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World Hijab Day celebrates and educates students about Islamic faith

by Jordan Soldaczewski - Staff Writer
Tue, Feb 7th 2017 11:00 pm
Photos By Emma Misiaszek/photo editor 
TRYING IT ON The Brockport Muslim Student Association hosted its annual World Hijab Day, where students of all kinds were encouraged to experience what it's like to wear a hijab in an attempt to spread an understanding of the Islamic faith.
Photos By Emma Misiaszek/photo editor TRYING IT ON The Brockport Muslim Student Association hosted its annual World Hijab Day, where students of all kinds were encouraged to experience what it's like to wear a hijab in an attempt to spread an understanding of the Islamic faith.

 For five years now, the Brockport Muslim Student Association has held a World Hijab Day event, encouraging everyone to try on a hijab and walk a day in a Muslim person's shoes. The organization believes this is an important event in order to correct the misconceptions of the Islamic faith and especially the misconceptions of the hijab. 

Among people participating in the event was Emily Fleming, a student who is friends with many members of BMSA. Fleming does as much as she can to educate herself on Islam; she took a class on the religion to understand what the faith practices and she encourages people to do the same.

"They're all my friends and I support them of course, and I feel like there's a huge misconception of the Islamic faith in general and I don't think people are educated on it," Fleming said.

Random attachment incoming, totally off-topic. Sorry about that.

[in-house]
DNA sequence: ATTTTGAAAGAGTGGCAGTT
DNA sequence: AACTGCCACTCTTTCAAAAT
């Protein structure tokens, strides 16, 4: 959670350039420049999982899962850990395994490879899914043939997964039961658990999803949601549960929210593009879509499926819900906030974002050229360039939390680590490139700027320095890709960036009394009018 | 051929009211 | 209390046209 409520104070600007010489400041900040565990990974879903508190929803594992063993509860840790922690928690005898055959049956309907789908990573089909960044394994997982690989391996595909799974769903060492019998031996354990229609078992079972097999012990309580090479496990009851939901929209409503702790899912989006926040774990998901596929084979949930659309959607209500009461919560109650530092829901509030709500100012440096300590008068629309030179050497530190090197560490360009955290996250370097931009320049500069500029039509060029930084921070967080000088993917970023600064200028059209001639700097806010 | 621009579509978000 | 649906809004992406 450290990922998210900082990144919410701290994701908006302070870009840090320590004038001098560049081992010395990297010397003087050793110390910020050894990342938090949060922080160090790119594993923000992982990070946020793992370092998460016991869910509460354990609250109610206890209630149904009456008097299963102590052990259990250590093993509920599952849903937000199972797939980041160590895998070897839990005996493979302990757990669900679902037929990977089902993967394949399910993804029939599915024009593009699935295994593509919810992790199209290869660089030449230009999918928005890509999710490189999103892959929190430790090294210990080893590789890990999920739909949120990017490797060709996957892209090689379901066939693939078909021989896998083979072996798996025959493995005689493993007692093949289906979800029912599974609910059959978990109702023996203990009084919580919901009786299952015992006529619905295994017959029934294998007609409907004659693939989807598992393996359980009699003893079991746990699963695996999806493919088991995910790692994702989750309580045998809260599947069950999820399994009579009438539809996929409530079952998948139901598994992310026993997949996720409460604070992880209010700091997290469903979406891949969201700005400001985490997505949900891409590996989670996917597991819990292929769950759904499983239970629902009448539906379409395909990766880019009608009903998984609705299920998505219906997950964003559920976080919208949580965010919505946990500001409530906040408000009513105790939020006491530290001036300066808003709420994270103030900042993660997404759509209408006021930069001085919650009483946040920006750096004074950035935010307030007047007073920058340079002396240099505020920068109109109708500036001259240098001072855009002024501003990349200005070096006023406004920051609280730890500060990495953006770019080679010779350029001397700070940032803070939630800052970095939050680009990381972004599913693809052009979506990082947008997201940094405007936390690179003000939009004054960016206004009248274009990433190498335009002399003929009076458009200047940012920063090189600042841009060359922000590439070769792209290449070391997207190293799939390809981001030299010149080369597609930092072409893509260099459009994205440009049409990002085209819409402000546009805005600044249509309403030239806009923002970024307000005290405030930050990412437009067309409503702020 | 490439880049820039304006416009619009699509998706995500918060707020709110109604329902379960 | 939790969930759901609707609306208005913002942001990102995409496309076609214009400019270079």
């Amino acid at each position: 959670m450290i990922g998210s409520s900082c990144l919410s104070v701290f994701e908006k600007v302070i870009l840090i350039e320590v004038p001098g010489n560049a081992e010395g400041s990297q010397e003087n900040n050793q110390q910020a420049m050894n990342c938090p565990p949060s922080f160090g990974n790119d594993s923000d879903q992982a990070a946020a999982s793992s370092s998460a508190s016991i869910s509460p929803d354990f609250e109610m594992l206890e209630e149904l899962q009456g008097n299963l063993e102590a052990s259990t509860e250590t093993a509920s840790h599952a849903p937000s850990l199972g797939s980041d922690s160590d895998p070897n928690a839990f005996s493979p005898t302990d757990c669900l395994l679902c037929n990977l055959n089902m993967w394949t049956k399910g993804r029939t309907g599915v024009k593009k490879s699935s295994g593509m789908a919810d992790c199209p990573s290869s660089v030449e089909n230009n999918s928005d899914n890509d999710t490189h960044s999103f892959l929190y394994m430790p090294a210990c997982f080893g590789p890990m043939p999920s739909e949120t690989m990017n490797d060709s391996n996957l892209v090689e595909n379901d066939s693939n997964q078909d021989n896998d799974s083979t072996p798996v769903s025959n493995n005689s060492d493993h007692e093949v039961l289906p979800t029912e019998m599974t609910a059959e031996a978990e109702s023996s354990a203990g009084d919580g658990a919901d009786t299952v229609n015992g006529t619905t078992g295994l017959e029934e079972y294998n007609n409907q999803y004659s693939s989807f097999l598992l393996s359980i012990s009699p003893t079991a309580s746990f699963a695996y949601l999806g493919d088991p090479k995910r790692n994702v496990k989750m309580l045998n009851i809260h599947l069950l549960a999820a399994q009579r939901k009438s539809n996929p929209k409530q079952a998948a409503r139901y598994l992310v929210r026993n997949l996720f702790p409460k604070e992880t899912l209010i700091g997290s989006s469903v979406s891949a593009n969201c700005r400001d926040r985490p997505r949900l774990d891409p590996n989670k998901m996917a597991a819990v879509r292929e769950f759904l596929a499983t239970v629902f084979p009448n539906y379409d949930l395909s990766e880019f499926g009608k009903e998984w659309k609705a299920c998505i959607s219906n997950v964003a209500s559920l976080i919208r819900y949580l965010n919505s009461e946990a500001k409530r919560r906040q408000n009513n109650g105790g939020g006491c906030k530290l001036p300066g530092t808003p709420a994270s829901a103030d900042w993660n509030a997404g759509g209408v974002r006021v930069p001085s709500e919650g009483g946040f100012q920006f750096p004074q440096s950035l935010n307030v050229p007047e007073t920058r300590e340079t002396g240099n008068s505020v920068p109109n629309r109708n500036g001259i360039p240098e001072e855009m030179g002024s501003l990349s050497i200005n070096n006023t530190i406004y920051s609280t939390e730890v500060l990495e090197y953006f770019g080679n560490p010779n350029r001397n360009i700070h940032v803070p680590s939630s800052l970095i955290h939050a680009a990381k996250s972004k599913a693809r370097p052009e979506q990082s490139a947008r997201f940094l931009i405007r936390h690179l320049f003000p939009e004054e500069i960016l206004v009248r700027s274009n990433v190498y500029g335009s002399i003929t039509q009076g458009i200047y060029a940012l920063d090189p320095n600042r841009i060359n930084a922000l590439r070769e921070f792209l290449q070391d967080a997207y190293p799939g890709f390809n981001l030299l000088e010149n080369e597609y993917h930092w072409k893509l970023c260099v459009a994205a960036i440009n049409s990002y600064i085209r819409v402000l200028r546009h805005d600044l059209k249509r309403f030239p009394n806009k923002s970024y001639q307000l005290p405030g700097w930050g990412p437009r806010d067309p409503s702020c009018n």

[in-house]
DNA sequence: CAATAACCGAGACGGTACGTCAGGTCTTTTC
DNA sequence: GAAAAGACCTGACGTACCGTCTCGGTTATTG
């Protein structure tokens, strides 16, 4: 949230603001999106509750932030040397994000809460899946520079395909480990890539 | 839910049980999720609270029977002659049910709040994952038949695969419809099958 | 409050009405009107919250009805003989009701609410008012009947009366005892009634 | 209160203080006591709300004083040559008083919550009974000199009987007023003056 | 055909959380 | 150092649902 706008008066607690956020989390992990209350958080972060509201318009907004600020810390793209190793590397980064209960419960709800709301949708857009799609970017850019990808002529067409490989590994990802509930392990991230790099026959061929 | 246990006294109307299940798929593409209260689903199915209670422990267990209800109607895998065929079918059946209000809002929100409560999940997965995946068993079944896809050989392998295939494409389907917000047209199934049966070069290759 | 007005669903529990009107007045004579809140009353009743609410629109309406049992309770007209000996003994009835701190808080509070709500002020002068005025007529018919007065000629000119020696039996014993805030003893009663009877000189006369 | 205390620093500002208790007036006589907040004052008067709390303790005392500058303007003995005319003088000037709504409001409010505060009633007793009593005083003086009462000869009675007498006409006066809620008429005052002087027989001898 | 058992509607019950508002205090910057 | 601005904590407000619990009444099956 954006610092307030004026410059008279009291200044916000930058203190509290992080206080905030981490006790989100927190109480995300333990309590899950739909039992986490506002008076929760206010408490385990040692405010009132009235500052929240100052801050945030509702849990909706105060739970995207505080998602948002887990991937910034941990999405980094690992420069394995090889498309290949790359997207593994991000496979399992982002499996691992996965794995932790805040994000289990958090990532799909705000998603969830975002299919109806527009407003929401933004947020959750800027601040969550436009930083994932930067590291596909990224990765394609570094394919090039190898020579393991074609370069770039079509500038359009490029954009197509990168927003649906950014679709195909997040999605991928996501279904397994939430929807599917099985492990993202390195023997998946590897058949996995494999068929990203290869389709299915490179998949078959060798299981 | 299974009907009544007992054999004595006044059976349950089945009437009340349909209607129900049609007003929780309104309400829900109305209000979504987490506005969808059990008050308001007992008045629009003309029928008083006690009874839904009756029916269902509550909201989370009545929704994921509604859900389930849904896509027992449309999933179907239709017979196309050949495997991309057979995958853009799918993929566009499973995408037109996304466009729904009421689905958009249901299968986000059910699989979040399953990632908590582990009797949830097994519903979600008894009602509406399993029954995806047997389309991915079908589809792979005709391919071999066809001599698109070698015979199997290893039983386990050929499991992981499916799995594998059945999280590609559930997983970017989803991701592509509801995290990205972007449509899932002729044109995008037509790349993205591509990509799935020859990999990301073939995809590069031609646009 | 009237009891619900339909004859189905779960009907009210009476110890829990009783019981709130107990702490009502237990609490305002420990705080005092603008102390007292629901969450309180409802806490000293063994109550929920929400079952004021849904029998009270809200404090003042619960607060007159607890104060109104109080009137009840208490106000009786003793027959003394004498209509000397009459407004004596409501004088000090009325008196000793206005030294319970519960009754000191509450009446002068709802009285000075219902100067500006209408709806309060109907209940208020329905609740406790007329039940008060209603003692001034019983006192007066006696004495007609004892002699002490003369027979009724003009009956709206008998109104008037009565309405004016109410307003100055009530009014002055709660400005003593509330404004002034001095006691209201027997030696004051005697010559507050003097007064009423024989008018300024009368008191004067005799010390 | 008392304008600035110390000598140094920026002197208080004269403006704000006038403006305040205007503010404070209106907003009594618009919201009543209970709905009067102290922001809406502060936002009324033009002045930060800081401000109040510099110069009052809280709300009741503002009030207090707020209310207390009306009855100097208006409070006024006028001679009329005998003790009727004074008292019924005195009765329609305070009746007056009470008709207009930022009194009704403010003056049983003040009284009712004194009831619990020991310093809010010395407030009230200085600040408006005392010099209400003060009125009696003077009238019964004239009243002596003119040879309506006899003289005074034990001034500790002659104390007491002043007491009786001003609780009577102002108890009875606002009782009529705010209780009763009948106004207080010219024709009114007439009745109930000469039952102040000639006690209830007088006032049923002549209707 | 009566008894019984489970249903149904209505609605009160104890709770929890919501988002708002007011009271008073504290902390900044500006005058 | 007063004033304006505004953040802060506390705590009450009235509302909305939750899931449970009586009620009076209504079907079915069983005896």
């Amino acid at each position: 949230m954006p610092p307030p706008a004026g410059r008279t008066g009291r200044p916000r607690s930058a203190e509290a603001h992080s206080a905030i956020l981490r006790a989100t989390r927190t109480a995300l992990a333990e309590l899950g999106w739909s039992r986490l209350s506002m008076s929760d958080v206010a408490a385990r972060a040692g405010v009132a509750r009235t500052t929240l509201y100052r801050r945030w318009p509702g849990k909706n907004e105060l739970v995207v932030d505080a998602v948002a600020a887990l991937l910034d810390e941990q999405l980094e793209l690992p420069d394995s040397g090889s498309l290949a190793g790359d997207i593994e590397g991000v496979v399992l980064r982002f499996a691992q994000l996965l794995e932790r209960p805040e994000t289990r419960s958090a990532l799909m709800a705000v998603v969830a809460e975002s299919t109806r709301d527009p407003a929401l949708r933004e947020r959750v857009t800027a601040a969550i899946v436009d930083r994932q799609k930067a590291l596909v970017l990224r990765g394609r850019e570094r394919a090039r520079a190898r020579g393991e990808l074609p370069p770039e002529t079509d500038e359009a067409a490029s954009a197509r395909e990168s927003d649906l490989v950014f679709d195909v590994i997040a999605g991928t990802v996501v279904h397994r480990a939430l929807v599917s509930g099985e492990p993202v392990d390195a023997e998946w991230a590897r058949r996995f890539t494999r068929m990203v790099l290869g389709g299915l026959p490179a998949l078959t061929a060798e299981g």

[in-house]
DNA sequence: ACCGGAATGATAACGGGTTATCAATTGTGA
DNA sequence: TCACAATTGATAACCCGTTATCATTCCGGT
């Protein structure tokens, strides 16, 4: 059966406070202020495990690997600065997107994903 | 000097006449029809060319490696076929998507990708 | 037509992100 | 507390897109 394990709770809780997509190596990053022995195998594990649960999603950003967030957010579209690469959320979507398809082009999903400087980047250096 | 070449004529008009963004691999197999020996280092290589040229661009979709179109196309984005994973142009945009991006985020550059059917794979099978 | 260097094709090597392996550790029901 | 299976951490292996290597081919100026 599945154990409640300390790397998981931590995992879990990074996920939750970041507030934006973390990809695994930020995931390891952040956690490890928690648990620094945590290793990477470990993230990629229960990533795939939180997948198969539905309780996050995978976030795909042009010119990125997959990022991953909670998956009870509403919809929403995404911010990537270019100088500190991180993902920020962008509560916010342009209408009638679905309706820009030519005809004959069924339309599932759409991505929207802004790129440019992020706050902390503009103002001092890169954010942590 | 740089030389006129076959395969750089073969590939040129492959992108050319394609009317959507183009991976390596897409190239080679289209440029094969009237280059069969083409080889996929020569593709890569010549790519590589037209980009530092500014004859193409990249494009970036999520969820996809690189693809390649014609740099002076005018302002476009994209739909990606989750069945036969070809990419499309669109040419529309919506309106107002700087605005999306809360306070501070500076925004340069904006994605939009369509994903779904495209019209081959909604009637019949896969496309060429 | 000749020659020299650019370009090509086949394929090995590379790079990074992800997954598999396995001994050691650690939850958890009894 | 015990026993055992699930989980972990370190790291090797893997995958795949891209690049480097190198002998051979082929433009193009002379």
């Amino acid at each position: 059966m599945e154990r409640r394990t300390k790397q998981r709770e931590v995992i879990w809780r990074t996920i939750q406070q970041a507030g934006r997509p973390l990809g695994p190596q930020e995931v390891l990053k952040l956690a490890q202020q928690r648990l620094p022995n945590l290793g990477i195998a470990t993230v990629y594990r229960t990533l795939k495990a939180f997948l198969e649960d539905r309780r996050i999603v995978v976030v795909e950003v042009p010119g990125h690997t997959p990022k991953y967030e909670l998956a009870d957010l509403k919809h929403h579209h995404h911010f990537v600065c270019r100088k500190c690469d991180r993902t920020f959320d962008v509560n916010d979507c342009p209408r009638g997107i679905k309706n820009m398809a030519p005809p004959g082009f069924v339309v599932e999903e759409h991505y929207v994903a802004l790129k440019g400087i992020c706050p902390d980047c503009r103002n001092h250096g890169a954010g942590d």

The president of BMSA, Mariam Kamagaté, along with club members Rukia Abdi and Halima Hussein explained why they wear the hijab and what it means to them. 

"I want people to know right off the bat that I'm Muslim," Kamagaté said. "I don't want them to get to know me and then once they find out I'm Muslim, they no longer like me just because of that one thing. So for me personally it's so I know that everybody's accepting of what I am and what I practice."

Besides being easily recognized for what she identifies as, Kamagaté said the hijab is also a way to remind her to stay strong in her faith.

"Without the hijab I don't pray as often, I'm not as religious, but with the hijab it forces me to pray, it forces me to be religious," Kamagaté said.

Kamagaté, Abdi and Hussein all agreed that the biggest misconception about the hijab is that they are forced to wear it. Abdi explains how she was raised in the religion of Islam and has heard a lot of misconceptions about what people think Islam is and what the hijab stands for.

"I know a lot of people say that 'oh you're forced to wear it and you guys are oppressed,' but honestly that's not the case," Abdi said. "It's modest, so basically it's so you're not showing your all to the public ... and it's a sense of identity too." 

When asked if she has received criticism for wearing a hijab, she said that people have made discriminatory comments to her, but she tries not to give in and ignores it.